But it will be objected by the traditional proponent: "The improperly clothed man was not really a true believer but simply an unbeliever who acted like a believer who was eventually found out for what he really was". To this same critic these questions must be addressed: How then did this "unsaved" individual get into heaven under the eye of the omniscient God? In addition, if God lets him in "by mistake", how can one put his trust in a God who either errs or changes His mind and reneges on His promises?

Grace, by definition, is unconditional and thus unmerited. What does this mean? It means that God "risked" everything on our behalf including allowing for the possibility of our choosing to turn from Him after having taken His gift.

Oddly enough, there is a reasonable amount of agreement among conservative evangelicals that Scripture teaches there will be rewards and a forfeiture of loss on the behalf of believers. A clear passage often used by eternal security proponents is 1 Corinthians 3:10-15. This is where Paul states that a person, once having laid the foundation of Christ (clearly indicating a saved individual), may then go on to build on that foundation a layer of "wood, hay, and stubble". These materials represent a lack of Christian integrity, and they are said to be "burned up". "He will suffer loss (but not rewards, since he never had them to begin with!)", Paul emphatically states, "but he himself will be saved, but only as one escaping through the flames". Here is a saved individual who actually goes through "fire", but clearly is not in Hell. It is incongruous how certain evangelicals can hold to this idea of loss, but are emotionally scandalized when it is suggested that the "outer darkness" is simply an example of what they (and we) already believe!

However, that gift is so free that it cannot be taken back (cf. Rom. 11:29). It is pure and untainted grace. It means, therefore, that God's grace allows for improperly clothed Christians. It allows for those who have been "born from above" and may have once been excited and active in their new spiritual life, but the "everydayness" of life and the priority of seemingly more important endeavors have slowly and quietly, over time, eroded their deep intimacy with their Heavenly Father.

Grace is so free that it gives unconditionally, with full knowledge and without the expectation of return. It is without the subtle threat that unless certain conditions are met (for example, moral living, participation in "Christian" activities, obedience, etc.) this gift of salvation will be nullified or withdrawn on God's part.

It is this "conditional eternal security" that is ravaging the Church today by robbing the believer of the only transforming power available to him or her for breaking the shackles of emotional and spiritual bondage. Many Christians, frustrated by years of attempting to be a "good Christian", are flocking to counselors' offices with burned-out lives. Regrettably, their church has only offered them a form of grace without "the power thereof', that is, without the power of unconditional love and grace.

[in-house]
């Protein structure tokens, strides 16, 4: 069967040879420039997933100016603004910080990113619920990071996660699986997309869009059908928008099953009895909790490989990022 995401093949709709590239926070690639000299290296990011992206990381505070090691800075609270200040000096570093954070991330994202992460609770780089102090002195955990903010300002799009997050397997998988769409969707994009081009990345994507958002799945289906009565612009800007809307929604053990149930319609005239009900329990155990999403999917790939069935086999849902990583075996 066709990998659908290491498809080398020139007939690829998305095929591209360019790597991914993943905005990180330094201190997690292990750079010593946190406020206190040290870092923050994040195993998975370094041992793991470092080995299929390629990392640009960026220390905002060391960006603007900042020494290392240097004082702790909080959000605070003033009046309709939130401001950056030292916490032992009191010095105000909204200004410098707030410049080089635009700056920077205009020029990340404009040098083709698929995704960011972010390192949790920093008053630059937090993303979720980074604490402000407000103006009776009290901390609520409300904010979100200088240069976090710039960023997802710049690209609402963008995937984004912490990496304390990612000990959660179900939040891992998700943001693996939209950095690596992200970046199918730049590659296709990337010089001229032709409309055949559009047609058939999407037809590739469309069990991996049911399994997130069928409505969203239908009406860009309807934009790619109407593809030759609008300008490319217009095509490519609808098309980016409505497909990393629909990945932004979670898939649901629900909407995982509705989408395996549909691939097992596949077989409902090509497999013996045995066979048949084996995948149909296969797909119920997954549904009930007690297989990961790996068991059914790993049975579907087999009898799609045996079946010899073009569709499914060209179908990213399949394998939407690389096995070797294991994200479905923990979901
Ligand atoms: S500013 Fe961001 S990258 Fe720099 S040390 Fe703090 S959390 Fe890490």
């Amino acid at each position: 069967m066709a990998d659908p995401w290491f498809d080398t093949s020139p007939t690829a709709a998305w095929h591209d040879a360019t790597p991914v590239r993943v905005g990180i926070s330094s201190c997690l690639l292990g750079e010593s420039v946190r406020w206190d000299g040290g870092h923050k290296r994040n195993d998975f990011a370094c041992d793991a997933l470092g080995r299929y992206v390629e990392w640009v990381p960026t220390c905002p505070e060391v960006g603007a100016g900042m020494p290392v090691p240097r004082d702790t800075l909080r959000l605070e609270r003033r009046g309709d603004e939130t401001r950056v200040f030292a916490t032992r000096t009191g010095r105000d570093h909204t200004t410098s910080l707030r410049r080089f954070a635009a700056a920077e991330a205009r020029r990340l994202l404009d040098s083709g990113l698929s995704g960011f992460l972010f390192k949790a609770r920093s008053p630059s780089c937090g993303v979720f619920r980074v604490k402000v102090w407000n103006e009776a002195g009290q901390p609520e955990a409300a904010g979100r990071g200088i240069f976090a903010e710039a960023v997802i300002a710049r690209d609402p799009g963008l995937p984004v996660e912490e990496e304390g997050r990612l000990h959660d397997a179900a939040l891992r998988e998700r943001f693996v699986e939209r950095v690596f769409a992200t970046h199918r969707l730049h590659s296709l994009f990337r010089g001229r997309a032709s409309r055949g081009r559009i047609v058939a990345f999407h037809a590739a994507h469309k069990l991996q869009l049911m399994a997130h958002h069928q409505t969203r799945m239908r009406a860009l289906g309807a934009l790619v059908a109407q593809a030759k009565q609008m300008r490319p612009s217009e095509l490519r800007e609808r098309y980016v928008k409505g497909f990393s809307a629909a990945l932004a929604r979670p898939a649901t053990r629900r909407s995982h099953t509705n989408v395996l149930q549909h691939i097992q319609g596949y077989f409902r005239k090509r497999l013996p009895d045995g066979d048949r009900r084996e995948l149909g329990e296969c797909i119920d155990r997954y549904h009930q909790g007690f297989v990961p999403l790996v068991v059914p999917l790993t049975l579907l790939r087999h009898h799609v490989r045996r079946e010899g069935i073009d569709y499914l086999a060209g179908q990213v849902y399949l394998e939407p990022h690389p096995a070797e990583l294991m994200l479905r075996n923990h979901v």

In contrast, the parable of Matthew 22:1-14 is a message of the importance of righteous living by believers after receiving the unconditional gift of God's salvation from eternal damnation, and the relation of that righteous living to the position of the individual in the future millennial kingdom.

Our Lords parable of the royal wedding celebration provides insight into the enhanced position of relationship and authority to and with Him which will be enjoyed by faithful and obedient believers in the millennial kingdom and possibly on into the eternal state. This is portrayed in the parable as a glorious wedding banquet. Great joy and fellowship with Christ would naturally accompany such an occasion. At the same time, exclusion from such close fellowship would be a cause for sadness and remorse.

The parable also contributes to the understanding of the requirements necessary to participate in the "celebration". The basis for being present at the banquet is a wedding garment, which depicts the good works done by the believer. This corresponds with the New Testament picture of a life of consistent faithfulness and discipleship as being requisite for reigning with Christ, represented by attendance at His banquet.

One valid motivation for being faithful to Christ is the glorious prospect of receiving rewards and, as Matthew 22:1-14 teaches, reigning and fellowshipping with our King in His millennial kingdom. In the words of Paul and John, these kingdom privileges are reserved for those who "suffer" (Rom. 8:17), "endure" (2 Tim. 2:12) and "overcome" (Rev. 3:21). In the words of Christ, they are for the ones who are clothed in the "wedding garment" of good works. The one not so clothed will be consigned to "the outer darkness", which is figurative of an experience in the kingdom with serious restrictions. For the truth is, while all believers are eternally redeemed, only faithful, committed believers will co-reign with Christ. It is one thing to be a child of God and saved forevermore; but it is quite another thing to be a son of glory (Heb. 2:10) who will ascend the throne with Christ in His kingdom.


Hodges, Zane C. Grace in Eclipse: a Study on Eternal Rewards. Dallas: Redencion Viva Publishers, 1985.

Huber, Michael G. "The Concept of the 'Outer Darkness' in the Gospel of Matthew". Th.M. thesis, Dallas Theological Seminary, 1978.

Stanley, Charles. Eternal Security: Can You Be Sure?. Nashville: Thomas Nelson Publishers, 1990.

Home | Doctrine | Catholic Stuff | PTG Forum
(C) 1994-2008 Ron Loeffler